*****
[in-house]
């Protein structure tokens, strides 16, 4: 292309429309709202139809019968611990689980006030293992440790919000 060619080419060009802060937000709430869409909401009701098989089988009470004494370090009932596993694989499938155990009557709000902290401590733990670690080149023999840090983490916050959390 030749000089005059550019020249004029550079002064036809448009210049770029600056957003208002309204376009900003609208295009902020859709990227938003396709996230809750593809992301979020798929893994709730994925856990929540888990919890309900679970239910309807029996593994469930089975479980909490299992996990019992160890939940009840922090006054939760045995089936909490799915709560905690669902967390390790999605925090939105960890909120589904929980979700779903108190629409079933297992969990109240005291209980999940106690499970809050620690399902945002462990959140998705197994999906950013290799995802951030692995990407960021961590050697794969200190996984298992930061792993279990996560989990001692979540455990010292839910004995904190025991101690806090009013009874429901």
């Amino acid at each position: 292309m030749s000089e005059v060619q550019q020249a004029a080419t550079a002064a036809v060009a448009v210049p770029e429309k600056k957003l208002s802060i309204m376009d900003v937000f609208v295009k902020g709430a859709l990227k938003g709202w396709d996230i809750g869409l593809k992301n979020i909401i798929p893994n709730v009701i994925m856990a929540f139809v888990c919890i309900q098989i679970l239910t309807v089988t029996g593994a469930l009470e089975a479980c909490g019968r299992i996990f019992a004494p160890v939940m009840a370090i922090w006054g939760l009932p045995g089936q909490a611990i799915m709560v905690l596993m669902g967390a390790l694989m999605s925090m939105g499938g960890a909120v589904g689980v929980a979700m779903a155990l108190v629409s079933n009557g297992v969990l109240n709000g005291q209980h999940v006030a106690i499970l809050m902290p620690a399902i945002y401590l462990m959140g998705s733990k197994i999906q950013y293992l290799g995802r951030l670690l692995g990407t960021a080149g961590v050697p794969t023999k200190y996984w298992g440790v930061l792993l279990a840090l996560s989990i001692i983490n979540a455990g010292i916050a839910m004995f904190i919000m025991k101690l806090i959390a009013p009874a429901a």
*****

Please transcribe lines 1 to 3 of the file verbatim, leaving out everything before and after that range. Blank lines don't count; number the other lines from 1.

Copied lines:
[in-house]
């Protein structure tokens, strides 16, 4: 292309429309709202139809019968611990689980006030293992440790919000 060619080419060009802060937000709430869409909401009701098989089988009470004494370090009932596993694989499938155990009557709000902290401590733990670690080149023999840090983490916050959390 030749000089005059550019020249004029550079002064036809448009210049770029600056957003208002309204376009900003609208295009902020859709990227938003396709996230809750593809992301979020798929893994709730994925856990929540888990919890309900679970239910309807029996593994469930089975479980909490299992996990019992160890939940009840922090006054939760045995089936909490799915709560905690669902967390390790999605925090939105960890909120589904929980979700779903108190629409079933297992969990109240005291209980999940106690499970809050620690399902945002462990959140998705197994999906950013290799995802951030692995990407960021961590050697794969200190996984298992930061792993279990996560989990001692979540455990010292839910004995904190025991101690806090009013009874429901």
């Amino acid at each position: 292309m030749s000089e005059v060619q550019q020249a004029a080419t550079a002064a036809v060009a448009v210049p770029e429309k600056k957003l208002s802060i309204m376009d900003v937000f609208v295009k902020g709430a859709l990227k938003g709202w396709d996230i809750g869409l593809k992301n979020i909401i798929p893994n709730v009701i994925m856990a929540f139809v888990c919890i309900q098989i679970l239910t309807v089988t029996g593994a469930l009470e089975a479980c909490g019968r299992i996990f019992a004494p160890v939940m009840a370090i922090w006054g939760l009932p045995g089936q909490a611990i799915m709560v905690l596993m669902g967390a390790l694989m999605s925090m939105g499938g960890a909120v589904g689980v929980a979700m779903a155990l108190v629409s079933n009557g297992v969990l109240n709000g005291q209980h999940v006030a106690i499970l809050m902290p620690a399902i945002y401590l462990m959140g998705s733990k197994i999906q950013y293992l290799g995802r951030l670690l692995g990407t960021a080149g961590v050697p794969t023999k200190y996984w298992g440790v930061l792993l279990a840090l996560s989990i001692i983490n979540a455990g010292i916050a839910m004995f904190i919000m025991k101690l806090i959390a009013p009874a429901a």